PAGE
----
The women at the YFZ Ranch often broke down crying as they
recounted the ordeal of being separated from their children. "We have nothing
to come back to," says Esther, one of the moms. "We raised our children. They
are everything." But given the scale and complexity of the case, it does not
seem likely that a resolution will be found any time soon.
"Perfect obedience produces perfect faith," Jeffs has said.
Las Vegas Metropolitan Police / EPA
The separated mothers at the YFZ Ranch acknowledge that ordinary recreation was not a big part of the kids' lives and that they favored "very guided play," as one delicately put it. But they argued that the children took plenty of delight in doing chores anyway, even at the shelter. "One of them asked [a shelter worker], 'Can we rebuild your fence for you?'" says Kate. "'Can we mow your lawn? Can we set the table?'"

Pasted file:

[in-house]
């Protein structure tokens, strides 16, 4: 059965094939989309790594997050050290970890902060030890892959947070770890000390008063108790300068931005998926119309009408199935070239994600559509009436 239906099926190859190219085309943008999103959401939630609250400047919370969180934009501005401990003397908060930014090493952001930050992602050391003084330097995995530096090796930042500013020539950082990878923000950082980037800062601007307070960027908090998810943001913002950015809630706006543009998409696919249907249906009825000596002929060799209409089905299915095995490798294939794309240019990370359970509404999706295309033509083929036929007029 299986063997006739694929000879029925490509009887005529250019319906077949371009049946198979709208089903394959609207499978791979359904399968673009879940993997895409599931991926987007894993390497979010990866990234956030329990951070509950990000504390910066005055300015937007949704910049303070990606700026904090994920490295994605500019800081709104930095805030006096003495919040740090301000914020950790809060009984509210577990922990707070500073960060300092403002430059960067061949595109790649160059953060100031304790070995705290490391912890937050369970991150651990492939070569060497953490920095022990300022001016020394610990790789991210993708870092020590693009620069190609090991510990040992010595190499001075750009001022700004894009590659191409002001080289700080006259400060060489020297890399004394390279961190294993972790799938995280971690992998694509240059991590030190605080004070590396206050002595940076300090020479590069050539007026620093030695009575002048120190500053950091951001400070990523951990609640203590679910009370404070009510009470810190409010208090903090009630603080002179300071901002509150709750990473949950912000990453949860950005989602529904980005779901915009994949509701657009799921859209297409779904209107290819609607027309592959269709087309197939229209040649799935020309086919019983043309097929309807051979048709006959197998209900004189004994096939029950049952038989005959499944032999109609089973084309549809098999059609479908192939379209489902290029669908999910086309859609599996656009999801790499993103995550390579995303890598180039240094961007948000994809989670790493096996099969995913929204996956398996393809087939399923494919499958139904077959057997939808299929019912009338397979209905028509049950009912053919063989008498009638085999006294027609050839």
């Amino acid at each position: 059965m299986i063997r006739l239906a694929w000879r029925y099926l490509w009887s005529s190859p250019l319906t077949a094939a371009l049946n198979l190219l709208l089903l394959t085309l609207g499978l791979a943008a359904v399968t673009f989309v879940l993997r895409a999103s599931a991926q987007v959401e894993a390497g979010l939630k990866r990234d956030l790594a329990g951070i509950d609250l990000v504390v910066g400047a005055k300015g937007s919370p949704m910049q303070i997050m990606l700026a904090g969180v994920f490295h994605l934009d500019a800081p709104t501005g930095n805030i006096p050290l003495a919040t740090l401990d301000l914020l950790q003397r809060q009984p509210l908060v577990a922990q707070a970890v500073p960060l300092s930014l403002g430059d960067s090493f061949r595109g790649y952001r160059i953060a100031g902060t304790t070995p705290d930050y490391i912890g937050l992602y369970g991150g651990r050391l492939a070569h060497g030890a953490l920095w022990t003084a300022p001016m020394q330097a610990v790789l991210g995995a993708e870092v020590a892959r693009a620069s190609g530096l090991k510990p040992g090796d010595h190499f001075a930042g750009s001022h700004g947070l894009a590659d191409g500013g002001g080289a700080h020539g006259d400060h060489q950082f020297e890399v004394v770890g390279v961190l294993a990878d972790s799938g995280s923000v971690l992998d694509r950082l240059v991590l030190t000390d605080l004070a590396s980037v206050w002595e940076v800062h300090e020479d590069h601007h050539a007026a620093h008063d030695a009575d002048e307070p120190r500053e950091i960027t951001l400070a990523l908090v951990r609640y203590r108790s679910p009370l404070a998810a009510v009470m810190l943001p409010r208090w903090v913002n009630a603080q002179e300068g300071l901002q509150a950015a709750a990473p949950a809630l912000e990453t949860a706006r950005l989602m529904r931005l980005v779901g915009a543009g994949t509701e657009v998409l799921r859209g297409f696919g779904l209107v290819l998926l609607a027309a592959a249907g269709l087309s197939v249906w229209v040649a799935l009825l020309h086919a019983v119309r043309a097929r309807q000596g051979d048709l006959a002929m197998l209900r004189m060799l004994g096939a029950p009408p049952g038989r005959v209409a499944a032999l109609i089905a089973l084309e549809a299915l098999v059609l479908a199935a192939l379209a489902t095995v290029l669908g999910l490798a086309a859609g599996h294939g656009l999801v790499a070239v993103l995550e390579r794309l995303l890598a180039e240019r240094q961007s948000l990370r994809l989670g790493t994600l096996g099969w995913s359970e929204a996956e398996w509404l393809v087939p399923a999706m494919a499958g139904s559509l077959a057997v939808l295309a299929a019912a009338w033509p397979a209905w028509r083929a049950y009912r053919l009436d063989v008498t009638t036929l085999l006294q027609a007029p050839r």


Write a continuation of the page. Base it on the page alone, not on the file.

Though she is critical of the FLDS, Rita Jessop cautions that no one should assume that the women of the YFZ have been brainwashed into defending the sect – that, bizarre as their practices may be to the outside world, many of them are content with their lives. "There are some women who might want to get out," she says, "but for the most part I think they're happy." Of course that is not true at the moment. At this point it appears that the women will be separated from their kids while the legal case runs its course, which could take months. "We have very heavy hearts," says Esther. "The children are our lives."
Darla Atlas, Johnny Dodd and Anne Lang in Eldorado, Vickie Bane in Denver and Daniel S. Levy in New York City